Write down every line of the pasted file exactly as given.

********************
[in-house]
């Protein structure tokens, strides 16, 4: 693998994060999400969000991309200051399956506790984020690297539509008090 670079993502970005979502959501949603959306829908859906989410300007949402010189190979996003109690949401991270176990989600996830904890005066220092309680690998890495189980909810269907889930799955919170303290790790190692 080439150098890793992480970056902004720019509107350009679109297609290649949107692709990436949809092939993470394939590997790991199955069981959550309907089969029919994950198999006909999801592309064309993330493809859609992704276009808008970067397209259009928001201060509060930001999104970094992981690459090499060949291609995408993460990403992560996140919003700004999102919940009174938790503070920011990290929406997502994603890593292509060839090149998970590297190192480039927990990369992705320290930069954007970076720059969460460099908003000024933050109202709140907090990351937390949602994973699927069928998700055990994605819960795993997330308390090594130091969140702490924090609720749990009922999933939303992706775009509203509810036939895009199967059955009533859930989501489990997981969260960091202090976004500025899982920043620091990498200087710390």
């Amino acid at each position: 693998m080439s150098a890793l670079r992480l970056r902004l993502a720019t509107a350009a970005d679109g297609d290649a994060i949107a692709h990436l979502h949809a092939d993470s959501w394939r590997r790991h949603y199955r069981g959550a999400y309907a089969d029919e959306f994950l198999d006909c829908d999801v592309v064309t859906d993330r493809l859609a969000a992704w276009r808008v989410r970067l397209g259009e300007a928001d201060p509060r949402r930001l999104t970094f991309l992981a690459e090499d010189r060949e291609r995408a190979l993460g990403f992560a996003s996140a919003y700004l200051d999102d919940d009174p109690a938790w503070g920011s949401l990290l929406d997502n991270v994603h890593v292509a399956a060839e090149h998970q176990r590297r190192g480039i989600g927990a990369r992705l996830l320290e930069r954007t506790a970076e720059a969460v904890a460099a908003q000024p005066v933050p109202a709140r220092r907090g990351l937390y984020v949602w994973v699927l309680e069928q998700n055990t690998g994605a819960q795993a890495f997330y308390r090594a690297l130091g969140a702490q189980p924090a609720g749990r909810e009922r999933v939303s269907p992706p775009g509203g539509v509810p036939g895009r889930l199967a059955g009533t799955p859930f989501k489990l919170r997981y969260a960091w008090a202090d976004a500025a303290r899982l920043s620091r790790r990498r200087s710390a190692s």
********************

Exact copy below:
[in-house]
């Protein structure tokens, strides 16, 4: 693998994060999400969000991309200051399956506790984020690297539509008090 670079993502970005979502959501949603959306829908859906989410300007949402010189190979996003109690949401991270176990989600996830904890005066220092309680690998890495189980909810269907889930799955919170303290790790190692 080439150098890793992480970056902004720019509107350009679109297609290649949107692709990436949809092939993470394939590997790991199955069981959550309907089969029919994950198999006909999801592309064309993330493809859609992704276009808008970067397209259009928001201060509060930001999104970094992981690459090499060949291609995408993460990403992560996140919003700004999102919940009174938790503070920011990290929406997502994603890593292509060839090149998970590297190192480039927990990369992705320290930069954007970076720059969460460099908003000024933050109202709140907090990351937390949602994973699927069928998700055990994605819960795993997330308390090594130091969140702490924090609720749990009922999933939303992706775009509203509810036939895009199967059955009533859930989501489990997981969260960091202090976004500025899982920043620091990498200087710390």
């Amino acid at each position: 693998m080439s150098a890793l670079r992480l970056r902004l993502a720019t509107a350009a970005d679109g297609d290649a994060i949107a692709h990436l979502h949809a092939d993470s959501w394939r590997r790991h949603y199955r069981g959550a999400y309907a089969d029919e959306f994950l198999d006909c829908d999801v592309v064309t859906d993330r493809l859609a969000a992704w276009r808008v989410r970067l397209g259009e300007a928001d201060p509060r949402r930001l999104t970094f991309l992981a690459e090499d010189r060949e291609r995408a190979l993460g990403f992560a996003s996140a919003y700004l200051d999102d919940d009174p109690a938790w503070g920011s949401l990290l929406d997502n991270v994603h890593v292509a399956a060839e090149h998970q176990r590297r190192g480039i989600g927990a990369r992705l996830l320290e930069r954007t506790a970076e720059a969460v904890a460099a908003q000024p005066v933050p109202a709140r220092r907090g990351l937390y984020v949602w994973v699927l309680e069928q998700n055990t690998g994605a819960q795993a890495f997330y308390r090594a690297l130091g969140a702490q189980p924090a609720g749990r909810e009922r999933v939303s269907p992706p775009g509203g539509v509810p036939g895009r889930l199967a059955g009533t799955p859930f989501k489990l919170r997981y969260a960091w008090a202090d976004a500025a303290r899982l920043s620091r790790r990498r200087s710390a190692s």